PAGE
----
Judgments can also be collected against bank accounts, and wages through garnishment.

Finally, a creditor can elect to have the county sheriff seize non-exempt personal property from the debtor and have it sold at a Sheriff’s Sale.

Unsatisfied civil judgments ( that means unpaid ones) also damage your credit score. The credit bureaus find out about judgments by searching real estate and court records. If you have paid off or settled a judgment, you must have the creditor file a Satisfaction of Judgment with both the court, and in any counties where the judgment was recorded. That way it shows that the judgment was paid, and it will not hinder any of your real-estate transactions.

If the judgment continues to appear on your credit report, after the satisfaction of judgment form(s) has/have been filed, then you can dispute the matter with the credit bureaus. Send a letter to each of the credit bureaus informing them that the judgment has been paid. Include a copy of the satisfaction of judgment from the court. The credit bureau will then have 30 days to verify this with the court, and then will have update their information to show that the judgment has been paid.

In some states, a judgment debtor’s social security number is not included in the court file. When this happens, and a judgment is recorded, a credit bureau may list the judgment as being against all debtors with the same or similar name. If the judgment is not yours, you need to follow the dispute procedure listed above and request that it be deleted from your report. In the short term, for a real-estate closing for example, you may be able to provide an affidavit stating under oath that the judgment is not against you.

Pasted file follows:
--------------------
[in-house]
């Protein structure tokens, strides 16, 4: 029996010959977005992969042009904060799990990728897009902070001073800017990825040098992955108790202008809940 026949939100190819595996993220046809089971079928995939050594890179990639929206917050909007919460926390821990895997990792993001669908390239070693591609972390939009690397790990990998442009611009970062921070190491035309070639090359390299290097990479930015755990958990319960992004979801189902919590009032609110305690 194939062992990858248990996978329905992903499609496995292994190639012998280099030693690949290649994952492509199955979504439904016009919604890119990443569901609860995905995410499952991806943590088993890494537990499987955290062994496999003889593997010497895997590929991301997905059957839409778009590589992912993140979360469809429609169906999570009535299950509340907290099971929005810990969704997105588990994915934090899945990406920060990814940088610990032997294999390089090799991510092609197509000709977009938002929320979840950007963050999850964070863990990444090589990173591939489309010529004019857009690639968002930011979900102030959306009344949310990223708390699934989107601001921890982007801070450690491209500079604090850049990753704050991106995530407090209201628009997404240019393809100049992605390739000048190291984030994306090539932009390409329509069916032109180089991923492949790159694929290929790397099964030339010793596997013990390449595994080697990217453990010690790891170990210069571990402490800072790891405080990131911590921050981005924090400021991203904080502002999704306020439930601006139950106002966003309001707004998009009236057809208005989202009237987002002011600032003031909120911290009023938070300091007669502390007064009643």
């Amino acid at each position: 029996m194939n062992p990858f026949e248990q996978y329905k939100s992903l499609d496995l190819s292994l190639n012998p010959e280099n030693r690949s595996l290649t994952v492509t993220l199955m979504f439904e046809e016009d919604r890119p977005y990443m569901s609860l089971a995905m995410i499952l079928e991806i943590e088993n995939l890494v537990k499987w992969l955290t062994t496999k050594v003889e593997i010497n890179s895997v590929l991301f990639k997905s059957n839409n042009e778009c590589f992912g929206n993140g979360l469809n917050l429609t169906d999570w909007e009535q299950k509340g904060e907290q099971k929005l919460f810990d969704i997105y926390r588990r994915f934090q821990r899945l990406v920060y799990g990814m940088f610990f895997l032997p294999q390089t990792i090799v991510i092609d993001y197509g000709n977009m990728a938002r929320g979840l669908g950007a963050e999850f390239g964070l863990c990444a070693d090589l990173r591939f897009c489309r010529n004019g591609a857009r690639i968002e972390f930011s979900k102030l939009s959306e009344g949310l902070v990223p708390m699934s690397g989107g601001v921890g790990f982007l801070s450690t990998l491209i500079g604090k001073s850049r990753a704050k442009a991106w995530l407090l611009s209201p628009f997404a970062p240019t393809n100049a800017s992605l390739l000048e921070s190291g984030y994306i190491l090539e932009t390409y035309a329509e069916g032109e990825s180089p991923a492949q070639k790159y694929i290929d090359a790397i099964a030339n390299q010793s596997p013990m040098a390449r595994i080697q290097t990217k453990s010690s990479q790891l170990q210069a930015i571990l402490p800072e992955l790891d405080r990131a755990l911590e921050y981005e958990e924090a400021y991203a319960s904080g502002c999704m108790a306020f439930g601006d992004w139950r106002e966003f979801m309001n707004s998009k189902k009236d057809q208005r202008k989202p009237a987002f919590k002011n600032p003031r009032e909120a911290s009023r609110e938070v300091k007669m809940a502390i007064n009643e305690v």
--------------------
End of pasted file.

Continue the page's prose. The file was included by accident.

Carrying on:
If you have a common name, like “Johnson”, “Smith”, or “Martinez”, chances are that you will have judgments erroneously placed on your credit report. When I bought my first house, there were over 30 judgments listed on my report. Some were from states that I had never even visited, and others dated from before I was born. I had to supply my title insurance company and mortgage lender with an affidavit swearing that they were not my judgments.

Tuesday, March 18, 2008

My New Website Just Went Live

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Monday, March 10, 2008

Identity Theft: What to Do if It Happens to You Part 2

Here is Another Common Scenario

An identity thief uses your personal information to obtain credit. They don’t pay the bills so a debt collector demands payment and places negative information on your credit reports. As a result, your credit score is lowered, making it difficult or impossible to obtain new credit yourself.